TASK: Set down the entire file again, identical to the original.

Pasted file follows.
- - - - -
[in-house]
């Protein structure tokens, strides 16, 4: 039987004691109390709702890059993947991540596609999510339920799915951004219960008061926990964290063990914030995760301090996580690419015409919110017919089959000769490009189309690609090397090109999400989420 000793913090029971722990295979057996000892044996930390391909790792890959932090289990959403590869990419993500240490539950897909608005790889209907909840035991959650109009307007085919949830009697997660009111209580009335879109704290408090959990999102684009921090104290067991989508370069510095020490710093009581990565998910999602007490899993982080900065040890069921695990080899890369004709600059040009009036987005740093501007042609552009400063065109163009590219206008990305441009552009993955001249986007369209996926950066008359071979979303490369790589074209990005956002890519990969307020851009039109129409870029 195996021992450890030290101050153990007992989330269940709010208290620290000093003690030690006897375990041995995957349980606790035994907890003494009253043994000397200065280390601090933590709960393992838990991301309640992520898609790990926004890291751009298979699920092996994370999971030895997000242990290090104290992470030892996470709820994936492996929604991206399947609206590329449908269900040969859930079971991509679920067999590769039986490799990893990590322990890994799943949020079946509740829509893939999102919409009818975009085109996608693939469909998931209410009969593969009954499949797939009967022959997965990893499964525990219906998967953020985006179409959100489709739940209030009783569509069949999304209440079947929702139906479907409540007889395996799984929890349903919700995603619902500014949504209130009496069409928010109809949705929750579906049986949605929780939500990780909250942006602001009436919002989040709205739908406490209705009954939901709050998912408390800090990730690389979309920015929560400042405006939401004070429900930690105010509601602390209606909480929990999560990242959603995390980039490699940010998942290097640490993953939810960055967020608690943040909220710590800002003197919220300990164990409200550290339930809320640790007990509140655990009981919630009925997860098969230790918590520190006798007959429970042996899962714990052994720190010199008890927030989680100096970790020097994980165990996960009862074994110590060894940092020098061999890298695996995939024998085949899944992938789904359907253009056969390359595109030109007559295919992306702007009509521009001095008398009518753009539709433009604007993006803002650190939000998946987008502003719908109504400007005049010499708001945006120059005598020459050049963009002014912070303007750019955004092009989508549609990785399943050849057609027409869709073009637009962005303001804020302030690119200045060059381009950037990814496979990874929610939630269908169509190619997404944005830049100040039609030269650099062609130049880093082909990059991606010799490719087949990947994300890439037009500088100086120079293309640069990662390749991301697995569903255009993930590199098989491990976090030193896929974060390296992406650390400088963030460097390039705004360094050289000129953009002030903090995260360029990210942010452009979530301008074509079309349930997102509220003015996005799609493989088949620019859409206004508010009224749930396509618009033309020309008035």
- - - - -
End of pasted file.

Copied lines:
[in-house]
């Protein structure tokens, strides 16, 4: 039987004691109390709702890059993947991540596609999510339920799915951004219960008061926990964290063990914030995760301090996580690419015409919110017919089959000769490009189309690609090397090109999400989420 000793913090029971722990295979057996000892044996930390391909790792890959932090289990959403590869990419993500240490539950897909608005790889209907909840035991959650109009307007085919949830009697997660009111209580009335879109704290408090959990999102684009921090104290067991989508370069510095020490710093009581990565998910999602007490899993982080900065040890069921695990080899890369004709600059040009009036987005740093501007042609552009400063065109163009590219206008990305441009552009993955001249986007369209996926950066008359071979979303490369790589074209990005956002890519990969307020851009039109129409870029 195996021992450890030290101050153990007992989330269940709010208290620290000093003690030690006897375990041995995957349980606790035994907890003494009253043994000397200065280390601090933590709960393992838990991301309640992520898609790990926004890291751009298979699920092996994370999971030895997000242990290090104290992470030892996470709820994936492996929604991206399947609206590329449908269900040969859930079971991509679920067999590769039986490799990893990590322990890994799943949020079946509740829509893939999102919409009818975009085109996608693939469909998931209410009969593969009954499949797939009967022959997965990893499964525990219906998967953020985006179409959100489709739940209030009783569509069949999304209440079947929702139906479907409540007889395996799984929890349903919700995603619902500014949504209130009496069409928010109809949705929750579906049986949605929780939500990780909250942006602001009436919002989040709205739908406490209705009954939901709050998912408390800090990730690389979309920015929560400042405006939401004070429900930690105010509601602390209606909480929990999560990242959603995390980039490699940010998942290097640490993953939810960055967020608690943040909220710590800002003197919220300990164990409200550290339930809320640790007990509140655990009981919630009925997860098969230790918590520190006798007959429970042996899962714990052994720190010199008890927030989680100096970790020097994980165990996960009862074994110590060894940092020098061999890298695996995939024998085949899944992938789904359907253009056969390359595109030109007559295919992306702007009509521009001095008398009518753009539709433009604007993006803002650190939000998946987008502003719908109504400007005049010499708001945006120059005598020459050049963009002014912070303007750019955004092009989508549609990785399943050849057609027409869709073009637009962005303001804020302030690119200045060059381009950037990814496979990874929610939630269908169509190619997404944005830049100040039609030269650099062609130049880093082909990059991606010799490719087949990947994300890439037009500088100086120079293309640069990662390749991301697995569903255009993930590199098989491990976090030193896929974060390296992406650390400088963030460097390039705004360094050289000129953009002030903090995260360029990210942010452009979530301008074509079309349930997102509220003015996005799609493989088949620019859409206004508010009224749930396509618009033309020309008035």